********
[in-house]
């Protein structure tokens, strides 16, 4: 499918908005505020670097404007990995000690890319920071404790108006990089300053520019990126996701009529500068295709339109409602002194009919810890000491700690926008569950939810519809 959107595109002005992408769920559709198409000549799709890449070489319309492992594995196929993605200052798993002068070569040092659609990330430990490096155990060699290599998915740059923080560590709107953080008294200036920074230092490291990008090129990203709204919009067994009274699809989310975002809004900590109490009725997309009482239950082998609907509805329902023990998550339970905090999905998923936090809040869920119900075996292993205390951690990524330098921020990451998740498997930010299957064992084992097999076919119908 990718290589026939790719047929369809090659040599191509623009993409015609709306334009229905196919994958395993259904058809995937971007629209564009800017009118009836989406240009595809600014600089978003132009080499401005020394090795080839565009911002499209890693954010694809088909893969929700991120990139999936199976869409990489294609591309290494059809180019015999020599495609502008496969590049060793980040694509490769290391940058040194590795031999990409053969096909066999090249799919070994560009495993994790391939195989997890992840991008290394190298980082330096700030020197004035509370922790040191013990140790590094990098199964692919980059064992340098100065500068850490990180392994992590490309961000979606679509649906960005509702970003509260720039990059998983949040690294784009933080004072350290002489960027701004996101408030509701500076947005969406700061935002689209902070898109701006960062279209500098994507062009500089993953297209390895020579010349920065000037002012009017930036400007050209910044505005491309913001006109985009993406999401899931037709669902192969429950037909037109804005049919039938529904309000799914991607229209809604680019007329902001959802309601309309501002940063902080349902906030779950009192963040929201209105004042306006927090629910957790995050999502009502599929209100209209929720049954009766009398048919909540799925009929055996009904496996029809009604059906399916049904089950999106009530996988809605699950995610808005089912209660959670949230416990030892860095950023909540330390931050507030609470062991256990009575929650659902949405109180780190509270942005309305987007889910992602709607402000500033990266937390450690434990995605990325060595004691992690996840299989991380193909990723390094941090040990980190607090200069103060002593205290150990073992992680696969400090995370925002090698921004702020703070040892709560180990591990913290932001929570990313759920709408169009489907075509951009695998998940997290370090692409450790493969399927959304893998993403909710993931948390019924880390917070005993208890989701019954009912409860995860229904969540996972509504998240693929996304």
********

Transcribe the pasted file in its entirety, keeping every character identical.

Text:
[in-house]
């Protein structure tokens, strides 16, 4: 499918908005505020670097404007990995000690890319920071404790108006990089300053520019990126996701009529500068295709339109409602002194009919810890000491700690926008569950939810519809 959107595109002005992408769920559709198409000549799709890449070489319309492992594995196929993605200052798993002068070569040092659609990330430990490096155990060699290599998915740059923080560590709107953080008294200036920074230092490291990008090129990203709204919009067994009274699809989310975002809004900590109490009725997309009482239950082998609907509805329902023990998550339970905090999905998923936090809040869920119900075996292993205390951690990524330098921020990451998740498997930010299957064992084992097999076919119908 990718290589026939790719047929369809090659040599191509623009993409015609709306334009229905196919994958395993259904058809995937971007629209564009800017009118009836989406240009595809600014600089978003132009080499401005020394090795080839565009911002499209890693954010694809088909893969929700991120990139999936199976869409990489294609591309290494059809180019015999020599495609502008496969590049060793980040694509490769290391940058040194590795031999990409053969096909066999090249799919070994560009495993994790391939195989997890992840991008290394190298980082330096700030020197004035509370922790040191013990140790590094990098199964692919980059064992340098100065500068850490990180392994992590490309961000979606679509649906960005509702970003509260720039990059998983949040690294784009933080004072350290002489960027701004996101408030509701500076947005969406700061935002689209902070898109701006960062279209500098994507062009500089993953297209390895020579010349920065000037002012009017930036400007050209910044505005491309913001006109985009993406999401899931037709669902192969429950037909037109804005049919039938529904309000799914991607229209809604680019007329902001959802309601309309501002940063902080349902906030779950009192963040929201209105004042306006927090629910957790995050999502009502599929209100209209929720049954009766009398048919909540799925009929055996009904496996029809009604059906399916049904089950999106009530996988809605699950995610808005089912209660959670949230416990030892860095950023909540330390931050507030609470062991256990009575929650659902949405109180780190509270942005309305987007889910992602709607402000500033990266937390450690434990995605990325060595004691992690996840299989991380193909990723390094941090040990980190607090200069103060002593205290150990073992992680696969400090995370925002090698921004702020703070040892709560180990591990913290932001929570990313759920709408169009489907075509951009695998998940997290370090692409450790493969399927959304893998993403909710993931948390019924880390917070005993208890989701019954009912409860995860229904969540996972509504998240693929996304």